The Wanderer and Magic NYC Moments: Once Upon A Tart, Cafe Reggio, Kossar’s, and Doughnut Plant

January 5, 2005 | By Adam Roberts | 16 Comments

When Amy Poehler farts on SNL, she turns to the camera and says with a lisp: “Jealous?”

That’s how I feel about living in New York. I want to turn to the world, lift up my leg and say: “Jealous?”

I love living here. Honesty, it’s so much better than where you live. I know where you live is nice, but it’s not as nice as New York. It’s not as exciting as New York. You can’t do what I did yesterday and the day before where you live. I mean, I suppose you can but it really wouldn’t matter. JEALOUS?

Ok, ok, enough bragging. What did I do? Well, on Monday I wandered. After lunch at Pepe Rosso I wandered in the gray drizzly air. I wandered next door to “Once Upon A Tart”:

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I’d seen their cookbooks in far away places and couldn’t wait to try one of their baked goods. So I bought this chocolate cranberry cookie:

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It was horrible! I hated it! What a terrible cookie!

Honestly, it was hard–and not even in a good crunchy way, but in a tough to bite through way. I suppose the chocolate cranberry combination was interesting, but all in all I give it a C-.

But that’s part of the magic, people. For every bad cookie there’s a good cookie and vice-versa. Jealous?

Then it started drizzling even harder and I stumbled into this place:

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Cafe Reggio. I sat in a shadowy booth near a pay phone. I pulled out my copy of Charles Dickens’s “Bleak House.” I’m on page 800–I am so close to finishing!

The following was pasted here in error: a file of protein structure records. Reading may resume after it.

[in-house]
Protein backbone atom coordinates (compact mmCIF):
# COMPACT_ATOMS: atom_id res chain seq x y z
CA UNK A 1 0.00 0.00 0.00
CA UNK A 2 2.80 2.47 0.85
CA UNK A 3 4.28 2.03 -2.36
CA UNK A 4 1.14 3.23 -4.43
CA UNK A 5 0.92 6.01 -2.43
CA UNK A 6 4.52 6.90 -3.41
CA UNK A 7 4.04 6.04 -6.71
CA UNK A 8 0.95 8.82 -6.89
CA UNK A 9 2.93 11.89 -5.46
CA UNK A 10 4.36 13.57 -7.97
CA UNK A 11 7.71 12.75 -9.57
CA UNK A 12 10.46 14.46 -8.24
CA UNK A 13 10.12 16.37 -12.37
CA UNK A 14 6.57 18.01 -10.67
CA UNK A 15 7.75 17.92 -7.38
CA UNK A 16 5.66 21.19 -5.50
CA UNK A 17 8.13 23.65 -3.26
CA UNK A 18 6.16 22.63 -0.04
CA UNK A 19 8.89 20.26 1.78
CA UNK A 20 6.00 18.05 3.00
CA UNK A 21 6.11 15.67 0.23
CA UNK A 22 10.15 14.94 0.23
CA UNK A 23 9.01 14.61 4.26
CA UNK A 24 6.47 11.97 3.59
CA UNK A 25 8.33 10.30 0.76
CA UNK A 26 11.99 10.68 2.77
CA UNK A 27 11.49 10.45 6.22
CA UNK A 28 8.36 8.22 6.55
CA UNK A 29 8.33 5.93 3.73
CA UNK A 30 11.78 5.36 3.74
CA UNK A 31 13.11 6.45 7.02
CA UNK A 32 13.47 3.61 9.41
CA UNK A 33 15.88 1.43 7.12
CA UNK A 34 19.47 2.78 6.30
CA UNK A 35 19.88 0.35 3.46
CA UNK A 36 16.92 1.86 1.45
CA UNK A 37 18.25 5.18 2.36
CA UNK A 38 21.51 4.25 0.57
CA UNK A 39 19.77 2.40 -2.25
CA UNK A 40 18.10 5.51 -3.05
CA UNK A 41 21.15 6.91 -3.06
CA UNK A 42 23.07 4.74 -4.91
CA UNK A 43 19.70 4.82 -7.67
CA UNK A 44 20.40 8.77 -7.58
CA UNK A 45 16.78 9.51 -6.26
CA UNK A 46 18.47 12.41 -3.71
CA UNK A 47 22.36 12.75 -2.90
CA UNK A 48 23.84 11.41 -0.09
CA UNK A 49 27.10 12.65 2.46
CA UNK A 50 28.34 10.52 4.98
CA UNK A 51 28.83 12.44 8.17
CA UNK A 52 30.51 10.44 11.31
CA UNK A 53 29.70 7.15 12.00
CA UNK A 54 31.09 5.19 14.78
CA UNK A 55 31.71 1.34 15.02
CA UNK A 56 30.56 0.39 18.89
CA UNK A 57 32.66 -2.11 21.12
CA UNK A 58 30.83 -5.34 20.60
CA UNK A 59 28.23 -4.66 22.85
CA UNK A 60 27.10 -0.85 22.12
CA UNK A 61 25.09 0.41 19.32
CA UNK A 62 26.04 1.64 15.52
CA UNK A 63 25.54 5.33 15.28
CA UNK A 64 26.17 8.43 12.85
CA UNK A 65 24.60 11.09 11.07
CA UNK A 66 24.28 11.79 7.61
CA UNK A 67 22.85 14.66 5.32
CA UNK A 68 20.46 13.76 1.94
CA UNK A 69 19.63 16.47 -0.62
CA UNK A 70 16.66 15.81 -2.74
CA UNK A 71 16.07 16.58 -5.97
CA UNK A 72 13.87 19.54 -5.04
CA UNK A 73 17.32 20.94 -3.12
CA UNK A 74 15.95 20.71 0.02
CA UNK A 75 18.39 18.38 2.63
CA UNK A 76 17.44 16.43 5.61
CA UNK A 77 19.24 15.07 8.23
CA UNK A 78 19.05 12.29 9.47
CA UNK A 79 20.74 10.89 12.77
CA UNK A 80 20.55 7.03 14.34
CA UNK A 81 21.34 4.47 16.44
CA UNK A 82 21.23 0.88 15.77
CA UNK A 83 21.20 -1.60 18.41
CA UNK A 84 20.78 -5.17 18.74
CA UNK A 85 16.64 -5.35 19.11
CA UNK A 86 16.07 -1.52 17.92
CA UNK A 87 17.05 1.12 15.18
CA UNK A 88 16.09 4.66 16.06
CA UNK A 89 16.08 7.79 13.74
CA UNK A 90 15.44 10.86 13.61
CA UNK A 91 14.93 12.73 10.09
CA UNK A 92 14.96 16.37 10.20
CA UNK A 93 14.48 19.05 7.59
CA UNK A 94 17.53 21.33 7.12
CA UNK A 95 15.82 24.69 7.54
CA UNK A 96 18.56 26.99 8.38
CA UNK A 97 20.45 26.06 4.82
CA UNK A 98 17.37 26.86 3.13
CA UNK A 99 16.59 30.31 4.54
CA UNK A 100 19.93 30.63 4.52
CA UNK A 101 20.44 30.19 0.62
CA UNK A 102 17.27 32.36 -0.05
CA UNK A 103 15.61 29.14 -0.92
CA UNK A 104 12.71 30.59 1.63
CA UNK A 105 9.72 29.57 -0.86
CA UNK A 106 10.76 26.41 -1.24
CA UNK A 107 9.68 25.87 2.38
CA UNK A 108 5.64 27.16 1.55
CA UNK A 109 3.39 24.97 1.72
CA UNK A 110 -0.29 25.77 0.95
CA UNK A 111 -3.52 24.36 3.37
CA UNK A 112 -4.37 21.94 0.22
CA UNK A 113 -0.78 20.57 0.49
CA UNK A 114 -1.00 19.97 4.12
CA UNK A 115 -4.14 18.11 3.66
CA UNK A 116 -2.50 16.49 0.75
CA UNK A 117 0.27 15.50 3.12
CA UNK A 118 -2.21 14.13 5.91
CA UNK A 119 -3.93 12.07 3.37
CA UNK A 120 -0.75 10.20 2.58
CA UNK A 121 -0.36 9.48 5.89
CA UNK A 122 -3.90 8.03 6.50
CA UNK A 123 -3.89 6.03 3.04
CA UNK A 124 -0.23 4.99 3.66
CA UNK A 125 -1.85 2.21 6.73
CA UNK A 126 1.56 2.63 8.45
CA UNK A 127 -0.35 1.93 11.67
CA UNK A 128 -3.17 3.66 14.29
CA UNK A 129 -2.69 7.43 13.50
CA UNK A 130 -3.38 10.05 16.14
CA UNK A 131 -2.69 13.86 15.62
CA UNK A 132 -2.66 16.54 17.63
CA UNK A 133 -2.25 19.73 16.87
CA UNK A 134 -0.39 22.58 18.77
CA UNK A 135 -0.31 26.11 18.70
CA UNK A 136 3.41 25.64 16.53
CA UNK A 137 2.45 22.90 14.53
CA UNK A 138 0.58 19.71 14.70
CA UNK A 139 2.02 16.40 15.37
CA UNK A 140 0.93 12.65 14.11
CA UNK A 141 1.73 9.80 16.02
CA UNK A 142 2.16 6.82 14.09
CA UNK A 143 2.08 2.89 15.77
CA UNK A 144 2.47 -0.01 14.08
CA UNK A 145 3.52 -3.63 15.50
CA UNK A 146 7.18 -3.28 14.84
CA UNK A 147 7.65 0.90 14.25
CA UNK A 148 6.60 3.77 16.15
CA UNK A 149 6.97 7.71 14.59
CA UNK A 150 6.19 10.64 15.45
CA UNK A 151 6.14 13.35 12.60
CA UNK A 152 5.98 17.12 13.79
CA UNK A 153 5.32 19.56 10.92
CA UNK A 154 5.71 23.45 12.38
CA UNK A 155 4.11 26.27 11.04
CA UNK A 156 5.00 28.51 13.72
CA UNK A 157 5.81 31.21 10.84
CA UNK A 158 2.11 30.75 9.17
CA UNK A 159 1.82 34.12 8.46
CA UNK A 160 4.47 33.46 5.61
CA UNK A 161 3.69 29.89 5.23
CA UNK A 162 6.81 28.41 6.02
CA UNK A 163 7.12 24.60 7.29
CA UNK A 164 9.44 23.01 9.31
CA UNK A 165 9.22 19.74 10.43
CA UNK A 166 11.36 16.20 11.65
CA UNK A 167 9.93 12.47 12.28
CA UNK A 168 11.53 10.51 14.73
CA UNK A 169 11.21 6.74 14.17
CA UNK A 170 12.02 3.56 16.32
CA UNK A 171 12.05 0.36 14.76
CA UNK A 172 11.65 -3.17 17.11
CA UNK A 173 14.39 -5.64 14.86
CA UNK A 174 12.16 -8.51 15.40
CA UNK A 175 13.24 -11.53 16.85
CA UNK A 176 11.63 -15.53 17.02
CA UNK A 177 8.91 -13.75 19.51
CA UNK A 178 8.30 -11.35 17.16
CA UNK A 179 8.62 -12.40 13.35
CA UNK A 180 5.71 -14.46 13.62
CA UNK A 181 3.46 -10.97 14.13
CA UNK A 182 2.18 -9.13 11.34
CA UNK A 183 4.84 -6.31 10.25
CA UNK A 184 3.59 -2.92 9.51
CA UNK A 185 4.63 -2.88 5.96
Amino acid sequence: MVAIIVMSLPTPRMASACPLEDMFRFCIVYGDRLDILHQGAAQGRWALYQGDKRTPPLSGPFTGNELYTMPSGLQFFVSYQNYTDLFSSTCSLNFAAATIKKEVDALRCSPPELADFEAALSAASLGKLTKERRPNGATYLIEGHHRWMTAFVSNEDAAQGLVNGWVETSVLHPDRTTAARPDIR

I read the little menu thingie that they put on the table. I learned two very exciting facts:

(1) The house across the street was home to Louisa May Alcott:

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(2) Cafe Reggio has America’s first cappuccino maker. Mr. Reggio, apparently, is responsible for bringing cappuccinos to the United States. When I read this, I got very excited. I asked the waitress: “So where’s the machine?” She pointed: “It’s right over there.” And indeed it was:

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I studied it for a moment then returned to my table. Naturally, I ordered a cappuccino. Unnaturally, she asked if I wanted whipped cream on it. I said “sure!”

Here it is:

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America’s first cappuccino with whipped cream on it. It tasted great. Louisa May Alcott and I totally agree on that.

Next day…

Met my friend Jason for lunch on the Lower East Side at a place called Rice. Since it wasn’t a spectacular meal, only an average perfectly acceptable meal, we’ll skip over that magic NYC moment. But then some more magic. More wandering. We wandered through Chinatown and saw dried shrimp and other dried fishy things:

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Next, we wandered over to Doughnut Plant. This place is amazing. I’ve already been there (as you can see from the “Adam and Lisa Eat The LES” video on the left). But this was my first time going back since.

For some reason, yesterday’s photos won’t let me link to small versions so I’m going to link textually to large versions.

Here’s Jason in front of Doughnut Plant: Click me.

Look at the two little old ladies. Aren’t they cute?

As you can see, the specials are Jelly Doughnuts, Marzipan Doughnuts, and Citron Doughnuts. Here’s a closer look. Looks amazing, no?

Jason and I both went with square jelly doughnuts (2nd shelf from top, on the left). It didn’t occur to me until we discussed it how remarkable these doughnuts are. They are SQUARE and they are filled with jelly. How do they fill them? Exactly. Thank you. These doughnuts are genius. Mine was filled with apricot and Jason’s was peanut butter and strawberry jelly.

As we left, I noticed Kossar’s bialys next door. I’d never had a bialy in my entire life. Here’s Jason standing in front.

Even though we’d just had a ricey lunch and then two big doughnuts, I insisted on trying bialys. They were only $0.50 each. Here’s what they look like up close.

Perfect. What a perfect ending to a perfect post. This bialy had flavor and jazz and poppy seeds and lots and lots of history. Where else can you wander around a city and end up with a bialy chaser to your square apricot jelly doughnut? Exactly.

JEALOUS?